Deputy Agriculture Minister Capt Thammanat Prompow at briefing to explain in Bangkok about his Sydney jail time on July 11. (Photo by Pattarapong Chatpattarasill)
An Australian report has challenged Deputy Agriculture Minister Thammanat Prompow’s accounts about his role in a 3.2kg heroin-smuggling crime that landed him in a Sydney jail in 1993.
The Sydney Morning Herald on Monday published an investigative report titled From sinister to minister: politician's drug trafficking jail time revealed about the case based on court documents.
In July, when news the Palang Pracharath MP for Phayao province might be allocated a minister’s seat emerged, there were questions about his suitability because of his shady past. Some people knew about his jail time in Australia but no one knew the details of the case until now.
The fact that he changed his name several times further complicated the issue and made verifying his claims almost impossible until SMH found details about the case and began investigating.
Deputy Prime Minister Wissanu Krea-ngam had said back then the case did not have a bearing on his qualifications as a minister because a person could not take a ministerial post only when his guilt was decided by a Thai court.
Capt Thammanat also held a briefing in July explaining that the heroin charges against him in Australia were not serious and that he was simply “in the wrong place at the wrong time”.
But the SMH report on Monday shows Capt Thammanat, who went by the name 2nd Lt Manat Bophlom at the time, was among the key members of the gang.
Contrary to what he claimed, Capt Thammanat knew what the content being smuggled was and had earlier helped in Thailand to arrange a visa and bought a plane ticket for a carrier, read the article.
After he was arrested in Sydney, along with his half-brother and two Australian drug smugglers — Sam Calabrese and Mario Constantino, he was charged with conspiracy to import heroin and refused bail.
The report said he first denied the charges and was sentenced to nine years in jail. After that, he cooperated and later confessed.
He was sentenced to six years in jail with a non-parole period of four years.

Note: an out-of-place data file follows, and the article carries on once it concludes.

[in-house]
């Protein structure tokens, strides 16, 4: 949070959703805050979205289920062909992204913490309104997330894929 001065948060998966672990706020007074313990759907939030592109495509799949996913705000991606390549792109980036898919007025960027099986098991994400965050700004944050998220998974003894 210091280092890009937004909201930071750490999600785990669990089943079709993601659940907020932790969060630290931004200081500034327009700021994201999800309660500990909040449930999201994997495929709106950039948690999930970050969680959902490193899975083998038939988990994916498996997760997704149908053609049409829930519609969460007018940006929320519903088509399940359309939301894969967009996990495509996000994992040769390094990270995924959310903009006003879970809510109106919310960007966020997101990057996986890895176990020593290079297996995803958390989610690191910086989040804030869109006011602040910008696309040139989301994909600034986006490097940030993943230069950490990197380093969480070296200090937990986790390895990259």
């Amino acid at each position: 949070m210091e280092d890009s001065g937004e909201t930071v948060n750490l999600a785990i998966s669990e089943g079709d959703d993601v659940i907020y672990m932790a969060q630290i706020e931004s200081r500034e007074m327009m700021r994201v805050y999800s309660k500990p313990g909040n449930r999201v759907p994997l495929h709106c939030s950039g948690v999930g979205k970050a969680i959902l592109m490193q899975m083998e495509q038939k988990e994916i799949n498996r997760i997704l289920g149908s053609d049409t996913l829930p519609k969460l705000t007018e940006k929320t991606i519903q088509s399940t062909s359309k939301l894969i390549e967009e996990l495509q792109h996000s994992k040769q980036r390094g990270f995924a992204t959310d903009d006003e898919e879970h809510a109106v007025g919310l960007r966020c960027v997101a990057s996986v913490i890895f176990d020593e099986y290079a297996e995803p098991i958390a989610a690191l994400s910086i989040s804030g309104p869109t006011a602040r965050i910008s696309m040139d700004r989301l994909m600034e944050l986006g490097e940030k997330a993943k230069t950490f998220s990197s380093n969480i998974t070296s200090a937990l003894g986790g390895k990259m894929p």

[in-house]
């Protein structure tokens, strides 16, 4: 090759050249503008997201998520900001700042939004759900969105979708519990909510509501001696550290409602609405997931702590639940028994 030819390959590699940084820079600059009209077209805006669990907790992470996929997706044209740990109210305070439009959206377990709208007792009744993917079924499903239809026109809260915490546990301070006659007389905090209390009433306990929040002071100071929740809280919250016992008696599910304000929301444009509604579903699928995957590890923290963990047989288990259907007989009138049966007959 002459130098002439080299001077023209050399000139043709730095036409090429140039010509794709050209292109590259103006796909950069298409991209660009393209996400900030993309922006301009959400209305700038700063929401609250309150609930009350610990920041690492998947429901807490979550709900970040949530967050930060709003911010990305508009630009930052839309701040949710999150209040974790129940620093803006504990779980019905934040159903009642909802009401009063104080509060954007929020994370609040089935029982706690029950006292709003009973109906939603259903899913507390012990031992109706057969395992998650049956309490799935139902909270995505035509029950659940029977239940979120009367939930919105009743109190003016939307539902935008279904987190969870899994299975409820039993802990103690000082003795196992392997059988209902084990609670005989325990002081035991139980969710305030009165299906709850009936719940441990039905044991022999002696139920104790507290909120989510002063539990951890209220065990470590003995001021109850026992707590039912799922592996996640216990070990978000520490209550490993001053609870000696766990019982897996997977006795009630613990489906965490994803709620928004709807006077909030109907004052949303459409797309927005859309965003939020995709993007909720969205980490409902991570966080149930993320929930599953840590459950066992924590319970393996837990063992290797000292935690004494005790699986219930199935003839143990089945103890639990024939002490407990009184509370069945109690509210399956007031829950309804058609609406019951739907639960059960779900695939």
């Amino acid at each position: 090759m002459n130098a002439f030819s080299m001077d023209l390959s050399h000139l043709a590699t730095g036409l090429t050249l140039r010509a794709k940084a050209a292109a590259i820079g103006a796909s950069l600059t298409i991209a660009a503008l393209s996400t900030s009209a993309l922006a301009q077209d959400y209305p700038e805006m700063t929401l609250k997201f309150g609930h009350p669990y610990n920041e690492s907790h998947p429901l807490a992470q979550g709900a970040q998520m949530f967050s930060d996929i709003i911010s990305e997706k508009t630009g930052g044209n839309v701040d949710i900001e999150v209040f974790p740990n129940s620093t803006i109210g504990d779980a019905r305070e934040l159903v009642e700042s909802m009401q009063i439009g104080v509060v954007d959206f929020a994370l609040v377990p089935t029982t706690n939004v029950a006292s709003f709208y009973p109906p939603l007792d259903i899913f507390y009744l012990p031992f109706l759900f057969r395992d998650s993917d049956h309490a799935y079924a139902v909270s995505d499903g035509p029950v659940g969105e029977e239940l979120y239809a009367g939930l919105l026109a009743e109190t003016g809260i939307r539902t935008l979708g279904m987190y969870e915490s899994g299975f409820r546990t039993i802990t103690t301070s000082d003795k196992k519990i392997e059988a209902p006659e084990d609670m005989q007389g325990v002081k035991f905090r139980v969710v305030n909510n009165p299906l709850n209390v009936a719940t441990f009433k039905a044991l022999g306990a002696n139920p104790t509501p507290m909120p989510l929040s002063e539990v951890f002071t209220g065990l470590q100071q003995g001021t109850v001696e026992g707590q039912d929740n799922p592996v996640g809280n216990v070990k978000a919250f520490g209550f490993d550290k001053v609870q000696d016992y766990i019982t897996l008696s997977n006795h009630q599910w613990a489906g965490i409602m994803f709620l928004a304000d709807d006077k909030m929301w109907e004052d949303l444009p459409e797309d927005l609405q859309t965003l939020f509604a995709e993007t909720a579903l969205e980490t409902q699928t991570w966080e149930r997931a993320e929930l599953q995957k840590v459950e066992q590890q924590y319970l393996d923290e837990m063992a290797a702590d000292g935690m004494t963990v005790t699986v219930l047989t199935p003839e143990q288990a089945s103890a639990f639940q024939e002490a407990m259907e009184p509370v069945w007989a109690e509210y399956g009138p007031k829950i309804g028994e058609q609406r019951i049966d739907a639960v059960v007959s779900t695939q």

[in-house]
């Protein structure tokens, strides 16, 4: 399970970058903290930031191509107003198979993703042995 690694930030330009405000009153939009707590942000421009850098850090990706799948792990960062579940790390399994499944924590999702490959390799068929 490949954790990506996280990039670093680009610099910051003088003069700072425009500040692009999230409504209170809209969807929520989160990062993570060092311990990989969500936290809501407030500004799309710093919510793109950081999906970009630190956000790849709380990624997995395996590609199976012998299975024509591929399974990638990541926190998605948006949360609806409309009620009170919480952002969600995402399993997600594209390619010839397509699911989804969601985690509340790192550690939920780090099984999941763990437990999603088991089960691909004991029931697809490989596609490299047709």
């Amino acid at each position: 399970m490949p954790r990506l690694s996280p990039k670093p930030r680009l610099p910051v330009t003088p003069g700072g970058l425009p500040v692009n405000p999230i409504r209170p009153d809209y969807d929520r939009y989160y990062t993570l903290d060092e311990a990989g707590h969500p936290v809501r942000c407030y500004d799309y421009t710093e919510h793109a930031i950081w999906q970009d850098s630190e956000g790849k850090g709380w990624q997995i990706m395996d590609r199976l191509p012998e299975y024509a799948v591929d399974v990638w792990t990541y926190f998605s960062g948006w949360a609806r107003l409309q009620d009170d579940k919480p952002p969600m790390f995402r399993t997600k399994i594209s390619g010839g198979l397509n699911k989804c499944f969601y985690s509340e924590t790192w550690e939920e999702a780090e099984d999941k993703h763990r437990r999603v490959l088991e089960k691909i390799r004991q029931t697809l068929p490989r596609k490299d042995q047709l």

Besides, the documents suggested he had friends in high places even back then. "Manat’s deep connections in Thailand were underlined when he produced character references from a judge and a police lieutenant-colonel who each said he “always has good behaviours [sic], honesty and is reliable," read the article.
Capt Thammanat and his half-brother were released on April 14, 1997 and immediately deported.
Judging from the timeline in the article, he apparently did not work in Sydney and was not sent back home because of "a policy of the then mayor of not welcoming foreigners with no permanent residences" like he told reporters during the July briefing.
Although he is a deputy agriculture minister, it is a well-known fact that his key role was as a fixer or coordinator to keep the coalition together. He once told reporters that without him the coalition would collapse.
In response to the report, Capt Thammanat said Monday evening it was yet another attempt by the same group of people who tried to discredit him.
"Don't give it any credit. They keep repeating the same story. I can't be bothered," he said.
He added no senior cabinet minister had asked him about this since they knew it was old news and the works of his political opponents.
Learn from listening
Click "play" to listen to Australian report challenges Thammanat's claims and "Download" to keep this file for educational purpose.
bail : money that is given to a court when someone is allowed to stay out of prison until their trial. If they do not return for the trial, the court keeps the money - เงินประกัน; การประกันตัว
bearing on : to be relevant/not relevant to something, or to have an influence/no influence on it - การให้ผล
bothered : worried, angry or sad about something - วิตกกังวล หงุดหงิด
case : a matter that is being officially investigated or heard by a court - คดี
coalition : a temporary union of different political parties that agree to form a government together - พรรคร่วมรัฐบาล
complicated : difficult to deal with, do or understand - ซับซ้อน
confessed (verb): admitted to having committed a crime - สารภาพผิด
conspiracy : a secret plan by a group of people to do something bad or illegal - สมรู้ร่วมคิด
contrary : completely different or opposed to something else - ตรงข้าม
deport : to send someone out of a country, usually because they do not have a legal right to be there - เนรเทศออกจากประเทศ, ส่งตัวกลับประเทศ
discredit : to cause people to stop respecting someone or believing in an idea or person - ทำให้สูญเสียความเชื่อถือ,ทำให้เสื่อมเสียชื่อเสียง
drug trafficker : someone in the business of buying and selling drugs illegally - ผู้ลักลอบค้ายาเสพติด
guilt : the fact of having done something wrong or committed a crime - ความผิด
heroin (noun): a powerful illegal drug made from morphine, that some people take for pleasure and can become addicted to - เฮโรอีน, ยาเสพติดร้ายแรงชนิดหนึ่ง
minister : a member of the cabinet, the group of government ministers who make and approve government policy - รัฐมนตรี
opponent : someone who disagrees with you or who is competing against you - ผู้ไม่เห็นด้วยกับ, ฝ่ายตรงข้าม
parole (noun): permission that is given to a prisoner to leave prison before the end of their sentence on condition that they behave well - การพ้นโทษอย่างมีเงื่อนไขหรือทำทัณฑ์บนไว้
shady : seeming to be dishonest or illegal - น่าสงสัย, ไม่น่าเชื่อ, เคลือบแคลง
sinister : threatening to do harm or to do something evil - เป็นลางร้าย,
smuggle : to take drugs, money, people, etc. to or from a place secretly and often illegally - ลักลอบนำเข้า
verify : to prove that something is true, or to make certain that something is correct - พิสูจน์ว่าเป็นความจริง